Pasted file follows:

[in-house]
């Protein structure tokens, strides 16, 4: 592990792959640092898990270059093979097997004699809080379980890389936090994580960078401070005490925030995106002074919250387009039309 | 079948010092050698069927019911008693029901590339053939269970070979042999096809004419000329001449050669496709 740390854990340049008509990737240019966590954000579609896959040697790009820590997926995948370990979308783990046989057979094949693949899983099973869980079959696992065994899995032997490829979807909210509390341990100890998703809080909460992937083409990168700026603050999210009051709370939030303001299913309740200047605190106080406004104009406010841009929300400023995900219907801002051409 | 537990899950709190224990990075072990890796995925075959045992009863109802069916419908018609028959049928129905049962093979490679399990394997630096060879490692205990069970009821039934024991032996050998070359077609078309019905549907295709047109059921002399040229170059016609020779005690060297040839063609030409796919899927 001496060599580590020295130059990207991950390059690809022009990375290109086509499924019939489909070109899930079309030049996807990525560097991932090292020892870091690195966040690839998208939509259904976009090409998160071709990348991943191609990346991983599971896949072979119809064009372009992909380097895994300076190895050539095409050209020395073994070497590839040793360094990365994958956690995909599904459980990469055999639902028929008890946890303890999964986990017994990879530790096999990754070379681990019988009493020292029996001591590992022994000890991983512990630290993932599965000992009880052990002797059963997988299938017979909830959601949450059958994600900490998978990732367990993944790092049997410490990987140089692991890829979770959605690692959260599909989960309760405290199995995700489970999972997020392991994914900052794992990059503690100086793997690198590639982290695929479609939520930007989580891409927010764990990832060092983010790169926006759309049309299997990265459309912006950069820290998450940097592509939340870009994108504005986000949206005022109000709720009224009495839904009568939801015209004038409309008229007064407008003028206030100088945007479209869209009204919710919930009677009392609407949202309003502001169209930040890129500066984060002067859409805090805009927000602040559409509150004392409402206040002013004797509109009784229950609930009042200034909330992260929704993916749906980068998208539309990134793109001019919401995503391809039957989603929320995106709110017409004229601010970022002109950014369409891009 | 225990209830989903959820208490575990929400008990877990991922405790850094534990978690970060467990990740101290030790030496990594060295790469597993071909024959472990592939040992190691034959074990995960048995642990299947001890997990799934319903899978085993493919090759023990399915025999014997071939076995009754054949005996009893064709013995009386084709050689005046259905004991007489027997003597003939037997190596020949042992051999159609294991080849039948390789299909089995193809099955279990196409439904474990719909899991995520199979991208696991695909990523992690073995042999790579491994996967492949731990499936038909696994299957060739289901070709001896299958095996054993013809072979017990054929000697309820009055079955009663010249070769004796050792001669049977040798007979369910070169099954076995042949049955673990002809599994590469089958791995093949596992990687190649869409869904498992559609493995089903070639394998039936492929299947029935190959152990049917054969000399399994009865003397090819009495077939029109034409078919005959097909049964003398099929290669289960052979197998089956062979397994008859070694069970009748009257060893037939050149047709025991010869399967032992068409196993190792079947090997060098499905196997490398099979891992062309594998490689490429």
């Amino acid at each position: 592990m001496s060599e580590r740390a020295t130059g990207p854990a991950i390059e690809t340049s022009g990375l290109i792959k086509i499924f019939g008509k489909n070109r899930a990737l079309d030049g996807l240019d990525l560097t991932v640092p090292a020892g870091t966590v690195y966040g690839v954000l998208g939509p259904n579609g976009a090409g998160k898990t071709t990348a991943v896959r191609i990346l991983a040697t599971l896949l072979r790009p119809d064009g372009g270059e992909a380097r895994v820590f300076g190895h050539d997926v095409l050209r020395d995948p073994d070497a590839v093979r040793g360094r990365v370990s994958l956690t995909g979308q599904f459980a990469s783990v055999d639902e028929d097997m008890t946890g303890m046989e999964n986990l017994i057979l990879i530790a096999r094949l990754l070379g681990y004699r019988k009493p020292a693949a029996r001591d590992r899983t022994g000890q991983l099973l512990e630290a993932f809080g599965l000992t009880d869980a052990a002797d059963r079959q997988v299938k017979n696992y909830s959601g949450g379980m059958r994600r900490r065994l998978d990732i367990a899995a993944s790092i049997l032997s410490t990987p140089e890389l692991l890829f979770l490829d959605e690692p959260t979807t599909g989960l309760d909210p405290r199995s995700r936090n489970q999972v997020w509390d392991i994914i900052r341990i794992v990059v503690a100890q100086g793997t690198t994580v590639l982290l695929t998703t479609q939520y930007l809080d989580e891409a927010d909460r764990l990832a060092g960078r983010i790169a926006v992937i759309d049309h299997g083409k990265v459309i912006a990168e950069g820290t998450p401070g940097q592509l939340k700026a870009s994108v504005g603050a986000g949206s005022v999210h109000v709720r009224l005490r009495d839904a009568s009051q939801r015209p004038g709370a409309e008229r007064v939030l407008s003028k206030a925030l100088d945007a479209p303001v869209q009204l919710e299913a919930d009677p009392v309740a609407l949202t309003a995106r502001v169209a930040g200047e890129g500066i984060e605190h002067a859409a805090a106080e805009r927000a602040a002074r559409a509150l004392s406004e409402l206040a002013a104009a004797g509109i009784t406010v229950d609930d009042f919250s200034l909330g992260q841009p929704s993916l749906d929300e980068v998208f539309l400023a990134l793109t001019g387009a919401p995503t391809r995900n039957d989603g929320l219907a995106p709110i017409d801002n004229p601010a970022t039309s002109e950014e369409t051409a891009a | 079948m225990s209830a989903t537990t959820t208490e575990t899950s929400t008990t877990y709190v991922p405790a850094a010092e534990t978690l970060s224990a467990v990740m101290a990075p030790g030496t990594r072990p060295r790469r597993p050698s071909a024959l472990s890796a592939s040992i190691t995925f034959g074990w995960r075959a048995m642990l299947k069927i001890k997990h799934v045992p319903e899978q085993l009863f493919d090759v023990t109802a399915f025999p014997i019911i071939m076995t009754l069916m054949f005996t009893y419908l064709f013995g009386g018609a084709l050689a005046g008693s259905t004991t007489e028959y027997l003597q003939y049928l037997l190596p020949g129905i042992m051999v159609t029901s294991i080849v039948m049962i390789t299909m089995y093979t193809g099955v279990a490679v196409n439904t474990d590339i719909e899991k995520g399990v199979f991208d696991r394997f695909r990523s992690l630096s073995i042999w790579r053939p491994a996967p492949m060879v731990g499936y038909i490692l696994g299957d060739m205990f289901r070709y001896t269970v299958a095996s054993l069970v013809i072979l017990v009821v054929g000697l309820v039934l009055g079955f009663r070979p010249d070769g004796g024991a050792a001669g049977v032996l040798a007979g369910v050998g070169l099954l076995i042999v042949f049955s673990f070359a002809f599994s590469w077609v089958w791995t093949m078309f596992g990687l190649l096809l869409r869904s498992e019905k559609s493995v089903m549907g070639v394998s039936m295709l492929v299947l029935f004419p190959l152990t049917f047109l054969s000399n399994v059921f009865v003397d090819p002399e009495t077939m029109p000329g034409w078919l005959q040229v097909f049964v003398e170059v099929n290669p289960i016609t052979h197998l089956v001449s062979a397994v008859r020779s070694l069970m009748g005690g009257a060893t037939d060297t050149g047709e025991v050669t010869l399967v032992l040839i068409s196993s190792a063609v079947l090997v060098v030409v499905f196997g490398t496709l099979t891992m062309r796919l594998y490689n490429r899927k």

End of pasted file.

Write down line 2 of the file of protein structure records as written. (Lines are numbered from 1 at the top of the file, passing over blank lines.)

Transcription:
């Protein structure tokens, strides 16, 4: 592990792959640092898990270059093979097997004699809080379980890389936090994580960078401070005490925030995106002074919250387009039309 | 079948010092050698069927019911008693029901590339053939269970070979042999096809004419000329001449050669496709 740390854990340049008509990737240019966590954000579609896959040697790009820590997926995948370990979308783990046989057979094949693949899983099973869980079959696992065994899995032997490829979807909210509390341990100890998703809080909460992937083409990168700026603050999210009051709370939030303001299913309740200047605190106080406004104009406010841009929300400023995900219907801002051409 | 537990899950709190224990990075072990890796995925075959045992009863109802069916419908018609028959049928129905049962093979490679399990394997630096060879490692205990069970009821039934024991032996050998070359077609078309019905549907295709047109059921002399040229170059016609020779005690060297040839063609030409796919899927 001496060599580590020295130059990207991950390059690809022009990375290109086509499924019939489909070109899930079309030049996807990525560097991932090292020892870091690195966040690839998208939509259904976009090409998160071709990348991943191609990346991983599971896949072979119809064009372009992909380097895994300076190895050539095409050209020395073994070497590839040793360094990365994958956690995909599904459980990469055999639902028929008890946890303890999964986990017994990879530790096999990754070379681990019988009493020292029996001591590992022994000890991983512990630290993932599965000992009880052990002797059963997988299938017979909830959601949450059958994600900490998978990732367990993944790092049997410490990987140089692991890829979770959605690692959260599909989960309760405290199995995700489970999972997020392991994914900052794992990059503690100086793997690198590639982290695929479609939520930007989580891409927010764990990832060092983010790169926006759309049309299997990265459309912006950069820290998450940097592509939340870009994108504005986000949206005022109000709720009224009495839904009568939801015209004038409309008229007064407008003028206030100088945007479209869209009204919710919930009677009392609407949202309003502001169209930040890129500066984060002067859409805090805009927000602040559409509150004392409402206040002013004797509109009784229950609930009042200034909330992260929704993916749906980068998208539309990134793109001019919401995503391809039957989603929320995106709110017409004229601010970022002109950014369409891009 | 225990209830989903959820208490575990929400008990877990991922405790850094534990978690970060467990990740101290030790030496990594060295790469597993071909024959472990592939040992190691034959074990995960048995642990299947001890997990799934319903899978085993493919090759023990399915025999014997071939076995009754054949005996009893064709013995009386084709050689005046259905004991007489027997003597003939037997190596020949042992051999159609294991080849039948390789299909089995193809099955279990196409439904474990719909899991995520199979991208696991695909990523992690073995042999790579491994996967492949731990499936038909696994299957060739289901070709001896299958095996054993013809072979017990054929000697309820009055079955009663010249070769004796050792001669049977040798007979369910070169099954076995042949049955673990002809599994590469089958791995093949596992990687190649869409869904498992559609493995089903070639394998039936492929299947029935190959152990049917054969000399399994009865003397090819009495077939029109034409078919005959097909049964003398099929290669289960052979197998089956062979397994008859070694069970009748009257060893037939050149047709025991010869399967032992068409196993190792079947090997060098499905196997490398099979891992062309594998490689490429």